FDA OKs First Device for Dialysis-Related Amyloidosis

Troy Brown, RN


March 11, 2015

The US Food and Drug Administration (FDA) has authorized the use of the first device to treat patients with dialysis-related amyloidosis (DRA).

The Lixelle Beta 2-microglobulin Apheresis Column (Kaneka Corp) is distributed in the United States by Kaneka Pharma America.

DRA is a chronic, progressive condition that is a complication of kidney failure. It occurs most often in patients older than 60 years who have been using hemodialysis for longer than 5 years.

DRA is caused by an accumulation of a protein known as beta 2-microglobulin in the blood. The protein forms deposits in bones, joints, and tendons, resulting in painful, stiff joints; bone cysts that can lead to fractures; and torn tendons and ligaments. These protein deposits can also affect the digestive tract, heart, and lungs.

"While DRA affects only a small population of patients on dialysis, there are not many treatment options for these patients and some options may not be available to patients in all areas," William Maisel, MD, MPH, deputy director for science, chief scientist and acting director of the Office of Device Evaluation in FDA's Center for Devices and Radiological Health, said in a news release. "The Lixelle Beta 2-microglobulin Apheresis Column may provide this patient population with an option for relieving some of the debilitating symptoms of DRA."

During hemodialysis, the blood passes through the device before entering the dialysis filter, and the device's porous cellulose beads bind to and remove beta 2-microglobin as the patient's blood flows over the beads.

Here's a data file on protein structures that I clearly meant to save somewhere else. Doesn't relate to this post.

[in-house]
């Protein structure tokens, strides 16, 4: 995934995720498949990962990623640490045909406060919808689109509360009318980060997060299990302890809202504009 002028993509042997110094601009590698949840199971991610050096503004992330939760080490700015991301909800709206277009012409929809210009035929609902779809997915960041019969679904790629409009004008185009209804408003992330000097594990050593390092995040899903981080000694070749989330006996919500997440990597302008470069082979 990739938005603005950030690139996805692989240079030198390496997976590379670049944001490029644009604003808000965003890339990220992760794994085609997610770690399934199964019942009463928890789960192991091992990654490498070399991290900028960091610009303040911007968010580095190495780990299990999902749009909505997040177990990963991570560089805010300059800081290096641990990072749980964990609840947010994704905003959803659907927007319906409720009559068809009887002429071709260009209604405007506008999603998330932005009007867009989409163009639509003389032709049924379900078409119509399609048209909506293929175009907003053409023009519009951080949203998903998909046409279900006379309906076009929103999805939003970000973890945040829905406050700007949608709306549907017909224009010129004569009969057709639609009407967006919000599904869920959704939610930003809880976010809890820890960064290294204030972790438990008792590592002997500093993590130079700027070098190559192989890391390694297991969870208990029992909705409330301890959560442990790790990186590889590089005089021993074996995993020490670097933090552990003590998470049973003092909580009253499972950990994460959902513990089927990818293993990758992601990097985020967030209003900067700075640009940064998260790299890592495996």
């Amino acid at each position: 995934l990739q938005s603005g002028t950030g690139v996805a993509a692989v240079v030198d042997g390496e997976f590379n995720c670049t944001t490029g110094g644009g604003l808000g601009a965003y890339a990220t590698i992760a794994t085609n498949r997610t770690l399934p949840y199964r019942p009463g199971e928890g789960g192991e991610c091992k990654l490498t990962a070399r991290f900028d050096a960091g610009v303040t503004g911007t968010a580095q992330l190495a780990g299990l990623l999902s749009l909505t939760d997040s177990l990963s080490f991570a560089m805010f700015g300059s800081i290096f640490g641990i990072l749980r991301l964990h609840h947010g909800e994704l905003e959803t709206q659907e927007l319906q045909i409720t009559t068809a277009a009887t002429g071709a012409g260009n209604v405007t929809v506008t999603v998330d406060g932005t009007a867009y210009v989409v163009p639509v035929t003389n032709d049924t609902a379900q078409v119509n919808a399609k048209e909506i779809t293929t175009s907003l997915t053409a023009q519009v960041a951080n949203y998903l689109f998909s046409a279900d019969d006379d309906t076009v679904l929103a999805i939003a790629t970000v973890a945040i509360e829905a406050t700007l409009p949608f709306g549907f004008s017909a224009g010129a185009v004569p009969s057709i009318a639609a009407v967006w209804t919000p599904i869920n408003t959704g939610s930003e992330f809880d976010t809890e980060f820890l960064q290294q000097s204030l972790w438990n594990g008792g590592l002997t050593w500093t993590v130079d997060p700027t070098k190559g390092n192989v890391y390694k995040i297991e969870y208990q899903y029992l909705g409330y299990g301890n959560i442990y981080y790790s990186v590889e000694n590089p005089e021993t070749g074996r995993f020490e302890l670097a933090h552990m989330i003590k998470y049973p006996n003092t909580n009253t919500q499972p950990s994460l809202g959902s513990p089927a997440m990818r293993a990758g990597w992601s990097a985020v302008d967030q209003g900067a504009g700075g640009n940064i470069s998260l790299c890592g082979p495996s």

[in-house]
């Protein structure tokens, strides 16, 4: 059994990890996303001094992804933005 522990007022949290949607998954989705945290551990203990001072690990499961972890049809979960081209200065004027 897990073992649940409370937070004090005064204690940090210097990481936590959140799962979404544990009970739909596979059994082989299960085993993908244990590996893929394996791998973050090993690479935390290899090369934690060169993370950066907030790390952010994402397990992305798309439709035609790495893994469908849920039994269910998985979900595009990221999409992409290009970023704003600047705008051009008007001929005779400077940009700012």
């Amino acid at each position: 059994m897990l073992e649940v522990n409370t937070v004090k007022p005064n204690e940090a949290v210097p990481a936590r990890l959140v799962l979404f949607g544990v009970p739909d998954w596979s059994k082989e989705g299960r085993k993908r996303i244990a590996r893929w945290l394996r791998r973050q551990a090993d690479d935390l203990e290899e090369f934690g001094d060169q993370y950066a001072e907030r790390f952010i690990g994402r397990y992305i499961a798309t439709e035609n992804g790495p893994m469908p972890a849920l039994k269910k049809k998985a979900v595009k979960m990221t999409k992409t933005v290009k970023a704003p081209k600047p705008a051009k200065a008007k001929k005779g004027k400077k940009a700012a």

The device may help those with symptoms related to DRA, particularly those without access to extended dialysis therapies or who may be ineligible for a kidney transplant.

Humanitarian Device Exemption

The FDA granted the device a Humanitarian Use Device designation, which is given if the device diagnoses or treats a disease or condition that affects or is found in fewer than 4000 individuals in the United States each year.

To receive approval through the exemption pathway, the company must demonstrate that the device is safe and that the benefit of its use outweighs any risk for injury or illness. The company must also demonstrate that no comparable devices are currently being marketed for the diagnosis or treatment of the disease or condition, with the exception of those approved under the Humanitarian Device Exemption or investigational device exemption.

The FDA's decision comes after a review of data from published clinical studies describing its use in approximately 100 patients from Japan with DRA and postmarket safety data from about 200 patients with DRA in Japan, where the device has already been approved for use.

In general, the studies showed symptom improvement with use of the device.

The most frequent adverse events seen with the device's use are temporary hypotension and hematocrit. These are adverse events commonly seen in patients undergoing dialysis or any extracorporeal therapy.

As a condition of the Humanitarian Device Exemption approval, the company is required to conduct a postmarket study to obtain more data on the benefits, risks, and adverse events in the US population.

Additional information can be found at:

Dr Maisel has disclosed no relevant financial relationships.


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